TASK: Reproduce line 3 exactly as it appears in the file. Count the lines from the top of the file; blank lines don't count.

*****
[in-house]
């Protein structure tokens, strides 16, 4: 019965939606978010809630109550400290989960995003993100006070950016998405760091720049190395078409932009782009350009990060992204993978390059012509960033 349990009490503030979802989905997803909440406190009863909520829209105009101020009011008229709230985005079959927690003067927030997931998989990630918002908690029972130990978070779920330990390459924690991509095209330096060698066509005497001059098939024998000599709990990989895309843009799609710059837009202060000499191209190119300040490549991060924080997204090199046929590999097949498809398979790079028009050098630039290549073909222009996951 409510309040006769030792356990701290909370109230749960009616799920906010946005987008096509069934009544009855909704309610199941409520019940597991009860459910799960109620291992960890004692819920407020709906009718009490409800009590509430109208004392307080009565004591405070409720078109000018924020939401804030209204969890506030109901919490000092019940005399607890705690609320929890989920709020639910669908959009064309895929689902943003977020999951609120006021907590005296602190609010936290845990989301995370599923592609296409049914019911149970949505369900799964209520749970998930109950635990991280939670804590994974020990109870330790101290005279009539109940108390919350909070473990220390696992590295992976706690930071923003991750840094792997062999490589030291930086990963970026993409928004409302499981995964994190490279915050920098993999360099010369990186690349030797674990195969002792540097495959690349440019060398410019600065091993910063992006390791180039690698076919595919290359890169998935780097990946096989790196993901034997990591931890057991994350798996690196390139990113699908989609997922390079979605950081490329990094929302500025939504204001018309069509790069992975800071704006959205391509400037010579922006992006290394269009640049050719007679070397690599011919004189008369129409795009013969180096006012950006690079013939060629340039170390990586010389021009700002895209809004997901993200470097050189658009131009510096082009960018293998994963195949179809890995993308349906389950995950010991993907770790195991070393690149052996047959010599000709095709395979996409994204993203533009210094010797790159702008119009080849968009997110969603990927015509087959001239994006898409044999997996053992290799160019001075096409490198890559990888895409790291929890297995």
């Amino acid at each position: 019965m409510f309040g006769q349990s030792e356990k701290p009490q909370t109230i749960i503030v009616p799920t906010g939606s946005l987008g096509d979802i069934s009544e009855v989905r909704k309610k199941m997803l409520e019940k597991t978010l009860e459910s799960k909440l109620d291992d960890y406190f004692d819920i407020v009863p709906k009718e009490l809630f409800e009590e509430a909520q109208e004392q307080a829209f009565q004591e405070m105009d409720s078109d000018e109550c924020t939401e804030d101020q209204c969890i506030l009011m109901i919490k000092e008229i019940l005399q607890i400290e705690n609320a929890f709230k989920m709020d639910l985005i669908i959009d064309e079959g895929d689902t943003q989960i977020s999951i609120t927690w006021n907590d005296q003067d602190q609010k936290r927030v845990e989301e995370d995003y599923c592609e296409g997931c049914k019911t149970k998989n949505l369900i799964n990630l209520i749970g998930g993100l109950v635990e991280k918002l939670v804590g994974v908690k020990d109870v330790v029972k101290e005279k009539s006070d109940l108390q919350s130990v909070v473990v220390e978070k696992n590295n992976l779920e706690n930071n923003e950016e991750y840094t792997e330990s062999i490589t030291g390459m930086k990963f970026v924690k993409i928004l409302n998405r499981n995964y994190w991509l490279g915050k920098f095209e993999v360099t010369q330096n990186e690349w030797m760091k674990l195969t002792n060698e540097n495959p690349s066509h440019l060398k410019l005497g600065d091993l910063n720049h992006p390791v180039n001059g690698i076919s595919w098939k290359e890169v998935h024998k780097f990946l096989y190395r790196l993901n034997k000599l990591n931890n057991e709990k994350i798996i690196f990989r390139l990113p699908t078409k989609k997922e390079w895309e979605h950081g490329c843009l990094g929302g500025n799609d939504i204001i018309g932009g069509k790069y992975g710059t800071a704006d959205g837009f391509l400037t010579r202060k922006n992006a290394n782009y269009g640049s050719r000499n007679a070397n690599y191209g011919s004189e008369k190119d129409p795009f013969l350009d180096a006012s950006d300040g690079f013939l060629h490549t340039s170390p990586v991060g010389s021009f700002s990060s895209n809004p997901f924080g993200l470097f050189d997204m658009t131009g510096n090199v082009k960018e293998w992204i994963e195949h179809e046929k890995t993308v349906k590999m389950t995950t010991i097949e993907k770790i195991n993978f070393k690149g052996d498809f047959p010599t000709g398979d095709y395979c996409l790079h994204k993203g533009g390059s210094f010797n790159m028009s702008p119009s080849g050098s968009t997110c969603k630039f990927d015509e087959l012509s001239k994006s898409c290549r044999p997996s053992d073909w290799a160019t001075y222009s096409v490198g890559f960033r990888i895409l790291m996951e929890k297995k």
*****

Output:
């Amino acid at each position: 019965m409510f309040g006769q349990s030792e356990k701290p009490q909370t109230i749960i503030v009616p799920t906010g939606s946005l987008g096509d979802i069934s009544e009855v989905r909704k309610k199941m997803l409520e019940k597991t978010l009860e459910s799960k909440l109620d291992d960890y406190f004692d819920i407020v009863p709906k009718e009490l809630f409800e009590e509430a909520q109208e004392q307080a829209f009565q004591e405070m105009d409720s078109d000018e109550c924020t939401e804030d101020q209204c969890i506030l009011m109901i919490k000092e008229i019940l005399q607890i400290e705690n609320a929890f709230k989920m709020d639910l985005i669908i959009d064309e079959g895929d689902t943003q989960i977020s999951i609120t927690w006021n907590d005296q003067d602190q609010k936290r927030v845990e989301e995370d995003y599923c592609e296409g997931c049914k019911t149970k998989n949505l369900i799964n990630l209520i749970g998930g993100l109950v635990e991280k918002l939670v804590g994974v908690k020990d109870v330790v029972k101290e005279k009539s006070d109940l108390q919350s130990v909070v473990v220390e978070k696992n590295n992976l779920e706690n930071n923003e950016e991750y840094t792997e330990s062999i490589t030291g390459m930086k990963f970026v924690k993409i928004l409302n998405r499981n995964y994190w991509l490279g915050k920098f095209e993999v360099t010369q330096n990186e690349w030797m760091k674990l195969t002792n060698e540097n495959p690349s066509h440019l060398k410019l005497g600065d091993l910063n720049h992006p390791v180039n001059g690698i076919s595919w098939k290359e890169v998935h024998k780097f990946l096989y190395r790196l993901n034997k000599l990591n931890n057991e709990k994350i798996i690196f990989r390139l990113p699908t078409k989609k997922e390079w895309e979605h950081g490329c843009l990094g929302g500025n799609d939504i204001i018309g932009g069509k790069y992975g710059t800071a704006d959205g837009f391509l400037t010579r202060k922006n992006a290394n782009y269009g640049s050719r000499n007679a070397n690599y191209g011919s004189e008369k190119d129409p795009f013969l350009d180096a006012s950006d300040g690079f013939l060629h490549t340039s170390p990586v991060g010389s021009f700002s990060s895209n809004p997901f924080g993200l470097f050189d997204m658009t131009g510096n090199v082009k960018e293998w992204i994963e195949h179809e046929k890995t993308v349906k590999m389950t995950t010991i097949e993907k770790i195991n993978f070393k690149g052996d498809f047959p010599t000709g398979d095709y395979c996409l790079h994204k993203g533009g390059s210094f010797n790159m028009s702008p119009s080849g050098s968009t997110c969603k630039f990927d015509e087959l012509s001239k994006s898409c290549r044999p997996s053992d073909w290799a160019t001075y222009s096409v490198g890559f960033r990888i895409l790291m996951e929890k297995k």